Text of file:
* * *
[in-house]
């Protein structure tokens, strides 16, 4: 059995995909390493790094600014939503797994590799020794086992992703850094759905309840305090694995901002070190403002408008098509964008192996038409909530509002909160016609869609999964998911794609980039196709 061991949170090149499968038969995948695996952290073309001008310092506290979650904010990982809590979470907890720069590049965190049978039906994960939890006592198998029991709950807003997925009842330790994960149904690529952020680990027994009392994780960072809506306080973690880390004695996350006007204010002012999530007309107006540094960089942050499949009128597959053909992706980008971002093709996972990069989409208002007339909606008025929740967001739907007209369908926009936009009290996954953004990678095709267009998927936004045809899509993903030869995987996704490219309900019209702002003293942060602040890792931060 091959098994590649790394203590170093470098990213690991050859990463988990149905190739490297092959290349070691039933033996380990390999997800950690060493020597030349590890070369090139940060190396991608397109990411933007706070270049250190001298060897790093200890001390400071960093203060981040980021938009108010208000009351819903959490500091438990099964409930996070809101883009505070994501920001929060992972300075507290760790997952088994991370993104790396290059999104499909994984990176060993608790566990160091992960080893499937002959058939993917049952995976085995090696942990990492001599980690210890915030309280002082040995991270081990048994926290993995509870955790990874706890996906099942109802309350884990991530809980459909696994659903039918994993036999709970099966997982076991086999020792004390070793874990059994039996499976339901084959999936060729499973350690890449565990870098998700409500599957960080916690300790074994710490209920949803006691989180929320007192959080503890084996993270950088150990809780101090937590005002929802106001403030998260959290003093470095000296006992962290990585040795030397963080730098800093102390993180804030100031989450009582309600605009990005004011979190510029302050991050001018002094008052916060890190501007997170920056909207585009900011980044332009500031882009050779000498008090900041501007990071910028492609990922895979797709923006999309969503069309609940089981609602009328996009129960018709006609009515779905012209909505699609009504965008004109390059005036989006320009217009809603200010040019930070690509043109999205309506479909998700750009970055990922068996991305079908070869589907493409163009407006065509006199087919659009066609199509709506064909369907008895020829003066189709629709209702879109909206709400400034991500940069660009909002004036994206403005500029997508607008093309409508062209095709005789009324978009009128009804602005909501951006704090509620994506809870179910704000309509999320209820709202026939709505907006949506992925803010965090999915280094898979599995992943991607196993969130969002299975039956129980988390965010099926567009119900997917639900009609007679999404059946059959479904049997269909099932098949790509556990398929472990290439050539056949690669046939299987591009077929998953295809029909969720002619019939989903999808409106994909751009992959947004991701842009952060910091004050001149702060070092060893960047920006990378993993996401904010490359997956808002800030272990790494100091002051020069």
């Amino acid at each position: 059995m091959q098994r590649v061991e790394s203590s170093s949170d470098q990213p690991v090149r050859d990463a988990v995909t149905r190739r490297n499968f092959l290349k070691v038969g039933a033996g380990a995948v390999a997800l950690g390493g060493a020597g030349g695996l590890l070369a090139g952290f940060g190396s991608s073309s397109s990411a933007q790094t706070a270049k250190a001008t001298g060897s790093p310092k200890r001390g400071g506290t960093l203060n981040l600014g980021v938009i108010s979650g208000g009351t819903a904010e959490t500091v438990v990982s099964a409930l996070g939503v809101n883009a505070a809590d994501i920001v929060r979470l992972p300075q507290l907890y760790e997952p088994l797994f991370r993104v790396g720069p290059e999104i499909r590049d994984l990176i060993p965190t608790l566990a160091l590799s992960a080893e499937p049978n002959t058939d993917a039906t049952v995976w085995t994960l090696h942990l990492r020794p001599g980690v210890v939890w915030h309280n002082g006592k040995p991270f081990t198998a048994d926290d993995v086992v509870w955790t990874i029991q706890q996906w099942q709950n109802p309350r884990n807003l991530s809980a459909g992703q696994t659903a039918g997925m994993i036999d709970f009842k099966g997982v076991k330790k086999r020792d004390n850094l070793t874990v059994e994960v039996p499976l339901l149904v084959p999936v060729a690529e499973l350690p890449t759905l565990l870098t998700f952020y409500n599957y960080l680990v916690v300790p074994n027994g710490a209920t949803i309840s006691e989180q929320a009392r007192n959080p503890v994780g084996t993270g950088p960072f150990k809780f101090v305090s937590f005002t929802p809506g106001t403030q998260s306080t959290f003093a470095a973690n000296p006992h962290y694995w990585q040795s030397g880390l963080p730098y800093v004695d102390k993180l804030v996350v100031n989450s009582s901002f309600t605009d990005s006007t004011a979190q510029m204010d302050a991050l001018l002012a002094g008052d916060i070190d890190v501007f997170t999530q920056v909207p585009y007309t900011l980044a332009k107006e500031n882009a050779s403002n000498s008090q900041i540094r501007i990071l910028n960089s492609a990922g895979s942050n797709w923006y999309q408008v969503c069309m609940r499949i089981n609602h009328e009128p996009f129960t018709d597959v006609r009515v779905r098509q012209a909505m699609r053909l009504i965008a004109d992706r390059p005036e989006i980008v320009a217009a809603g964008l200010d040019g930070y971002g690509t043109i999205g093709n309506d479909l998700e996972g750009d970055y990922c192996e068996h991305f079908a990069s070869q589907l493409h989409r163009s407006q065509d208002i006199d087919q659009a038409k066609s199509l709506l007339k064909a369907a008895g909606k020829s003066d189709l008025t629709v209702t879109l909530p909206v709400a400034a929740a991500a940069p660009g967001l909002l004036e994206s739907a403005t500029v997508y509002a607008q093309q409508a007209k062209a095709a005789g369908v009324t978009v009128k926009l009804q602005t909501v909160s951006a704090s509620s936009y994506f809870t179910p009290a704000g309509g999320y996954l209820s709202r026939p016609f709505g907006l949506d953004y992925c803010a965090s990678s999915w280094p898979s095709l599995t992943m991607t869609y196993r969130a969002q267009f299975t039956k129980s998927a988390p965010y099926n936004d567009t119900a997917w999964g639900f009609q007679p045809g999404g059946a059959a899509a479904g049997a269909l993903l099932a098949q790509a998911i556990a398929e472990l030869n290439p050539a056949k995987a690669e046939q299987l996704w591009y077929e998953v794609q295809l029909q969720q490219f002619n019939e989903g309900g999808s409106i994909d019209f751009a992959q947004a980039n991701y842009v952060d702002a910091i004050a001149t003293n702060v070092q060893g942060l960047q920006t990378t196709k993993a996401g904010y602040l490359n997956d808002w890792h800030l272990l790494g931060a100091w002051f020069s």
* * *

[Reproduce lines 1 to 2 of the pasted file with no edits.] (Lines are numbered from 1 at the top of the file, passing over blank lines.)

[in-house]
């Protein structure tokens, strides 16, 4: 059995995909390493790094600014939503797994590799020794086992992703850094759905309840305090694995901002070190403002408008098509964008192996038409909530509002909160016609869609999964998911794609980039196709 061991949170090149499968038969995948695996952290073309001008310092506290979650904010990982809590979470907890720069590049965190049978039906994960939890006592198998029991709950807003997925009842330790994960149904690529952020680990027994009392994780960072809506306080973690880390004695996350006007204010002012999530007309107006540094960089942050499949009128597959053909992706980008971002093709996972990069989409208002007339909606008025929740967001739907007209369908926009936009009290996954953004990678095709267009998927936004045809899509993903030869995987996704490219309900019209702002003293942060602040890792931060 091959098994590649790394203590170093470098990213690991050859990463988990149905190739490297092959290349070691039933033996380990390999997800950690060493020597030349590890070369090139940060190396991608397109990411933007706070270049250190001298060897790093200890001390400071960093203060981040980021938009108010208000009351819903959490500091438990099964409930996070809101883009505070994501920001929060992972300075507290760790997952088994991370993104790396290059999104499909994984990176060993608790566990160091992960080893499937002959058939993917049952995976085995090696942990990492001599980690210890915030309280002082040995991270081990048994926290993995509870955790990874706890996906099942109802309350884990991530809980459909696994659903039918994993036999709970099966997982076991086999020792004390070793874990059994039996499976339901084959999936060729499973350690890449565990870098998700409500599957960080916690300790074994710490209920949803006691989180929320007192959080503890084996993270950088150990809780101090937590005002929802106001403030998260959290003093470095000296006992962290990585040795030397963080730098800093102390993180804030100031989450009582309600605009990005004011979190510029302050991050001018002094008052916060890190501007997170920056909207585009900011980044332009500031882009050779000498008090900041501007990071910028492609990922895979797709923006999309969503069309609940089981609602009328996009129960018709006609009515779905012209909505699609009504965008004109390059005036989006320009217009809603200010040019930070690509043109999205309506479909998700750009970055990922068996991305079908070869589907493409163009407006065509006199087919659009066609199509709506064909369907008895020829003066189709629709209702879109909206709400400034991500940069660009909002004036994206403005500029997508607008093309409508062209095709005789009324978009009128009804602005909501951006704090509620994506809870179910704000309509999320209820709202026939709505907006949506992925803010965090999915280094898979599995992943991607196993969130969002299975039956129980988390965010099926567009119900997917639900009609007679999404059946059959479904049997269909099932098949790509556990398929472990290439050539056949690669046939299987591009077929998953295809029909969720002619019939989903999808409106994909751009992959947004991701842009952060910091004050001149702060070092060893960047920006990378993993996401904010490359997956808002800030272990790494100091002051020069």